Levinas and Lacan, two giants of contemporary theory, represent schools of thought that seem poles apart. In this major new work, Mari Ruti charts the ethical terrain between them.
At first glance, Levinansian and Lacanian approaches may seem more or less incompatible, and in many ways they are, particularly in their understanding of the self-other relationship. For both Levinas and Lacan, the subject's relationship to the other is primary in the sense that the subject, literally, does not exist without the other, but they see the challenge of ethics quite differently: while Levinas laments our failure to adequately meet the ethical demand arising from the other, Lacan laments the consequences of our failure to adequately escape the forms this demand frequently takes.
Although this book outlines the major differences between Levinas and Judith Butler on the one hand and Lacan, Slavoj Zizek, and Alain Badiou on the other, Ruti proposes that underneath these differences one can discern a shared concern with the thorny relationship between the singularity of experience and the universality of ethics.
Between Levinas and Lacan is an important new book for anyone interested in contemporary theory, ethics, psychoanalysis, and feminist and queer theory.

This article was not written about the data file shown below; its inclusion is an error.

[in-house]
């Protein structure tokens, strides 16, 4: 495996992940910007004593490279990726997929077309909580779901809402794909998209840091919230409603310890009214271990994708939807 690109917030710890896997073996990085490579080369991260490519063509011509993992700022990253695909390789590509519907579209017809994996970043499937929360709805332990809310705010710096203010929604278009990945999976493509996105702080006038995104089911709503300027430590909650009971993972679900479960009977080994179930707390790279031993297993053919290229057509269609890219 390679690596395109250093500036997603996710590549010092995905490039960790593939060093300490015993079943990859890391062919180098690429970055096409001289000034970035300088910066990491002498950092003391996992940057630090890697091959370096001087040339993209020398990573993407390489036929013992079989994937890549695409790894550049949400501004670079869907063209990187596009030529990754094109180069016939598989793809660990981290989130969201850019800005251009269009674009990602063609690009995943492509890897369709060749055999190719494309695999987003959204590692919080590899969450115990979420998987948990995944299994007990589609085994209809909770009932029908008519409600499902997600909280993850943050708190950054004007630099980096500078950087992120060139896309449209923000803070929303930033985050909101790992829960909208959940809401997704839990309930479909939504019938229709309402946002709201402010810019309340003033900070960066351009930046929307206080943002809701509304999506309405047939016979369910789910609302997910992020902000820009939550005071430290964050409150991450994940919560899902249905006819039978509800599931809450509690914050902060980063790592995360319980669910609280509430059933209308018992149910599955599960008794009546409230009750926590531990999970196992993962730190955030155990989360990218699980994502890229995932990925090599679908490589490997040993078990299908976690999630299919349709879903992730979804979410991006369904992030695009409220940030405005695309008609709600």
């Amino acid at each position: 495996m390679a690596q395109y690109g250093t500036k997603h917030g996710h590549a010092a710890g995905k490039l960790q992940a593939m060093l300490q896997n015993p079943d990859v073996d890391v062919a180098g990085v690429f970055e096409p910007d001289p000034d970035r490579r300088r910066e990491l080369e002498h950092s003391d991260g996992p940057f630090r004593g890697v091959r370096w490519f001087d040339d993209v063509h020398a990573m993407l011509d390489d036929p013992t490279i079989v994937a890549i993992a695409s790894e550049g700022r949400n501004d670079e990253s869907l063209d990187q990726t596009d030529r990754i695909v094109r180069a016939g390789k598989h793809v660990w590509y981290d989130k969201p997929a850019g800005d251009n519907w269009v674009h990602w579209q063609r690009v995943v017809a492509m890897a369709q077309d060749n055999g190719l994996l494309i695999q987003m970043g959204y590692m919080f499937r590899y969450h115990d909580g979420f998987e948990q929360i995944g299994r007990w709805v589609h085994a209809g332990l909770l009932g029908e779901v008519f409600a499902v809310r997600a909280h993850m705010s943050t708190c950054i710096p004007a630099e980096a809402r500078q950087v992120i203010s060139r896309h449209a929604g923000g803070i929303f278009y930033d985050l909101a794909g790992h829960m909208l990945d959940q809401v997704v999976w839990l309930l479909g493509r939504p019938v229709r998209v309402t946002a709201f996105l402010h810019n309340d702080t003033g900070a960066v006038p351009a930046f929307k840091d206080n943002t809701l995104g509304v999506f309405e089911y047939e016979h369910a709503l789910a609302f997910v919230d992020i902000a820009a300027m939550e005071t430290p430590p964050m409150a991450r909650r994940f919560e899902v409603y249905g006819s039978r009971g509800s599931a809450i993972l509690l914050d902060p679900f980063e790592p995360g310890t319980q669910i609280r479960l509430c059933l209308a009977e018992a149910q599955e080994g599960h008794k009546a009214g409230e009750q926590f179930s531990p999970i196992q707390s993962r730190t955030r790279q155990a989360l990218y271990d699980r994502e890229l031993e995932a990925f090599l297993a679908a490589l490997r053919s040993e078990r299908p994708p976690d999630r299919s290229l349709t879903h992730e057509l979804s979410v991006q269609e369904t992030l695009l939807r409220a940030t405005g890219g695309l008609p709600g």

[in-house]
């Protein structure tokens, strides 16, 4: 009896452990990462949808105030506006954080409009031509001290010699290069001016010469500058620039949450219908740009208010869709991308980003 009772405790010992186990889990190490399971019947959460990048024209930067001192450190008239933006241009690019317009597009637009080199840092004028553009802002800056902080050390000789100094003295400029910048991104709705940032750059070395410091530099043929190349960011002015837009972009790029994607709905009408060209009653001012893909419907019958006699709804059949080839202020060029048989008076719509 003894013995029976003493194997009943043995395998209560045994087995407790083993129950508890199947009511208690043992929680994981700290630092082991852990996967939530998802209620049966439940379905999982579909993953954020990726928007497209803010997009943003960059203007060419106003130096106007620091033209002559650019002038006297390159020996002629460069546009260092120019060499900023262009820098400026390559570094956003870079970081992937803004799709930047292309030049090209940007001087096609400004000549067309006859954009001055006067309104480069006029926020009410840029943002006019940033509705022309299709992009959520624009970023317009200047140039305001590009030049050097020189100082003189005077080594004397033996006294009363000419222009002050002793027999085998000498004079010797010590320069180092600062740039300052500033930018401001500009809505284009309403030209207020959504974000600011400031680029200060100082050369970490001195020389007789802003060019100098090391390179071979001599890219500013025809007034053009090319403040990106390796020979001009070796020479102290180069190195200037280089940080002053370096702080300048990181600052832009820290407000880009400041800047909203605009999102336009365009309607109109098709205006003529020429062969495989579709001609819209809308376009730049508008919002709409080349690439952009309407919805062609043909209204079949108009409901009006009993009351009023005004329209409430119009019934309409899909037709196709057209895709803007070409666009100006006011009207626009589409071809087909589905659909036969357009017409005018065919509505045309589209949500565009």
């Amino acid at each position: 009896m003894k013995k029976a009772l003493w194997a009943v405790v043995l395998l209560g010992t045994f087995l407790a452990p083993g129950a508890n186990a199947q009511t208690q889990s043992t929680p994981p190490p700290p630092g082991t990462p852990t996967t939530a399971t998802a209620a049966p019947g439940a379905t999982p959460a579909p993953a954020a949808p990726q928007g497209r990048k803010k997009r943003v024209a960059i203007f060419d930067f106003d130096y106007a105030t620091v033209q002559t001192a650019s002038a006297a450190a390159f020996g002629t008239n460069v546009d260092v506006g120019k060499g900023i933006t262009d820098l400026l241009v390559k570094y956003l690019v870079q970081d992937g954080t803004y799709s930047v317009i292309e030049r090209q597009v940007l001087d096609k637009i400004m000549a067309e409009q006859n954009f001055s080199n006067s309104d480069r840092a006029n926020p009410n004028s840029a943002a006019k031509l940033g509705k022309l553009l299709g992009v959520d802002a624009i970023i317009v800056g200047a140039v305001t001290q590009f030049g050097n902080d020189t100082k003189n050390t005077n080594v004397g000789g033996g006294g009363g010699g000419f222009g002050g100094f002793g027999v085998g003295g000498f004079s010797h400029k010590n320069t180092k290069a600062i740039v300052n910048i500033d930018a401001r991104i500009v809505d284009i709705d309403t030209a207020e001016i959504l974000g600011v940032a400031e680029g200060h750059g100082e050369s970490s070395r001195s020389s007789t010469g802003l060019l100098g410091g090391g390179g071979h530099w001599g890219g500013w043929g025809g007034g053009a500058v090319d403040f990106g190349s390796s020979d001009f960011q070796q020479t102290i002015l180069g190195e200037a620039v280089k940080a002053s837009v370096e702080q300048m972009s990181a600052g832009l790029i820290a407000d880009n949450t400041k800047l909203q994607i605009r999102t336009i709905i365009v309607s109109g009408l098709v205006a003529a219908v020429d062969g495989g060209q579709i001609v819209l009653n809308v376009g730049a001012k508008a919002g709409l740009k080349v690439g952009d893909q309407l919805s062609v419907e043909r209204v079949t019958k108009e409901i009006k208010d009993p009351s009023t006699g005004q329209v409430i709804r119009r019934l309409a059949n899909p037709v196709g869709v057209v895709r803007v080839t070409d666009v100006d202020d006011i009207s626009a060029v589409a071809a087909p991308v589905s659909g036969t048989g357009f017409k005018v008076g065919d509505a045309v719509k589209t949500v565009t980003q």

Publisher: Bloomsbury Publishing Plc
Number of pages: 240
Weight: 326 g
Dimensions: 216 x 140 x 18 mm
Ruti brilliantly elucidates a wholly original and utterly compelling argument for rethinking the post-Enlightenment ethical subject. She does this by demonstrating how some of our most deeply held theoretical paradigms hinge on false oppositions: between the universal and the singular; the subject and the other; agency and subjectivity. Like a magical tour guide, Ruti takes us on a completely fresh journey through previously familiar lands, unsettling received wisdoms so comprehensively and so sensibly that it becomes impossible to recall how one could have ever seen it otherwise. * Jennifer Friedlander, Edgar E. and Elizabeth S. Pankey Professor and Associate Professor of Media Studies, Pomona College, USA *
An extraordinarily balanced book. By showing that Lacan and Levinas are both influenced by the enlightenment conception of subjectivity, Between Levinas and Lacan is one of the first books to bridge the theoretical divide between Lacanians and Levinasians, finding common ground where there is normally animosity and mistrust. It engages and explains these thinkers in a very accessible, and even often charming way, without sacrificing the complexity of anyone's thought. It's an impressive work of scholarship and a worthwhile guide to contemporary ethical debates. * Stefan Bird-Pollan, Assistant Professor of Philosophy, University of Kentucky, USA, and Fulbright Professor for Humanities and Social Science 2014-2015, University of Vienna, Austria *